Meet Shelley. She is courageously sharing her story in hopes that others benefit from her experiences. And, it is likely that others can learn from her. Shelley’s journey echoes and illustrates much of the research collected about problem gambling.
In other words, her story is all too familiar. Why?
First, she tracks with demographic and psychographic trends. As an older woman, Shelley belongs to one of the population segments emerging at higher risk for gambling addiction. A myriad of factors may drive this trend, including more isolating life circumstances. Spouses divorce or pass away. Children relocate and/or become consumed with their own family and careers. Friends retire and move or travel frequently.
Other high-risk groups include young men 18-25, veterans, African Americans and Asian Americans and people in high-stakes professions such as stock trading or athletics.
As noted, older women’s susceptibility may stem less from competitiveness and more from loneliness. Isolation and depression can add appeal to a social outing at the busy casino across town. “Too much time on your hands” easily leads to hours spent online. Here, too, Shelley’s story parallels. Her gambling started by compulsively interacting with online auctions.
More than a third of those who become addicted to gambling also face another mental health issue. Common co-occurring disorders include depression, anxiety or substance abuse. Logically, trauma, such as the pain of being alone, plays a role.
Second, she relied on rationalizations to justify decisions to gamble. Those dealing with pathological gambling often report that they fell into a self-defeating downward spiral. They obsess over one more wager and state unequivocally that this last bet will be the silver bullet to cover their losses.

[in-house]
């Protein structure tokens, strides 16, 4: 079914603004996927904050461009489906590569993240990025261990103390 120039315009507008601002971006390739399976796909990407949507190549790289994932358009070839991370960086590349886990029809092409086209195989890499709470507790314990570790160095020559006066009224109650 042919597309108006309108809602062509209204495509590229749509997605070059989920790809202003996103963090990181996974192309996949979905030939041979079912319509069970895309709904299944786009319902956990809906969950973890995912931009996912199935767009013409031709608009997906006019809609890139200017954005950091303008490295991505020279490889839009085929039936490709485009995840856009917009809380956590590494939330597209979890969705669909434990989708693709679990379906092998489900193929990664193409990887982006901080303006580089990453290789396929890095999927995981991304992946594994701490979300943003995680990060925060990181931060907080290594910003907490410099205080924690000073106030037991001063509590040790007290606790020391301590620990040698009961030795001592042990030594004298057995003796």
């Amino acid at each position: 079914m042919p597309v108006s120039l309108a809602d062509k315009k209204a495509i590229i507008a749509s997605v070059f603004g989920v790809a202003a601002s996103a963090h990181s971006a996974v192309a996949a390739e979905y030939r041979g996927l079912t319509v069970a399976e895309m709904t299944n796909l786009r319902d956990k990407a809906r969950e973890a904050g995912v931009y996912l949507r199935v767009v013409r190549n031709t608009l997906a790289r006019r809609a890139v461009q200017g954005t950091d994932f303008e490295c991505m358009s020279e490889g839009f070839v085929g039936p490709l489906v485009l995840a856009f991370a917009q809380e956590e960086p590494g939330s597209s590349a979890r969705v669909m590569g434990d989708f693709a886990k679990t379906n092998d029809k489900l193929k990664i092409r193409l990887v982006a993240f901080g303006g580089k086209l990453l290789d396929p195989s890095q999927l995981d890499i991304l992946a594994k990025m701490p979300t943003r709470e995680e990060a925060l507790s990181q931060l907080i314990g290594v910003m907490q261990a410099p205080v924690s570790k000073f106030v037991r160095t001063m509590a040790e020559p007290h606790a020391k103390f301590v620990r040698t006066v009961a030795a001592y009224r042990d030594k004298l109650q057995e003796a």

As an expert from the Ohio Department of Mental Health and Addiction Services, Scott Anderson, often says, gambling constitutes the only addiction that is ironically based upon hope. No one takes more crack thinking the drug will heal their addiction. Yet, most pathological gamblers convince themselves they can stop betting once they win back whatever they’ve lost.
For Shelley, these rationalizations destroyed her retirement savings, her sense of security and her self-esteem. She was embarrassed to tell others. Life became a gauntlet. She ran scared and fast from nagging bill collectors and well-intentioned, worried family members.
Shelley started thinking life might not be worth living anymore. This, too, parallels the disease. Recent research found that problem gamblers stand at 15x times higher risk of suicide, higher than among any other type of addiction. Many speculate that this is true, in part, because it is a hidden addiction, one that is extremely difficult to detect. By the time everyone realizes that gambling has hijacked the brain, it is too late. Finances and families are shattered and often beyond repair.
She was shunned and stigmatized. Shelley made a new friend, someone with whom she felt safe sharing her story. The friend immediately dismissed her. Feeling shunned and labeled only intensified Shelley’s shame and loss of self-esteem, adding to her despair of ever having a “normal life.”
She relapsed. Shelley hit a casino hard even after she started treatment. That said, relapse rates average 40–60% depending upon the type of abuse disorder, hitting a high of ninety percent of people addicted to heroin. This reality is why treatment experts like those at Maryhaven embrace people, no matter how many times they may have “slipped.” Coming back from relapse can be a critical part of long-term recovery.
Shelley’s story does have a happy next chapter. She discovered Maria Garner and Maryhaven. So, like many who seek counseling, she’s now in recovery and rebuilding her life. She found a new job, enjoys new hobbies and friends, and loves her time with her grandchildren.
Her story of recovery is one that should be all too familiar too.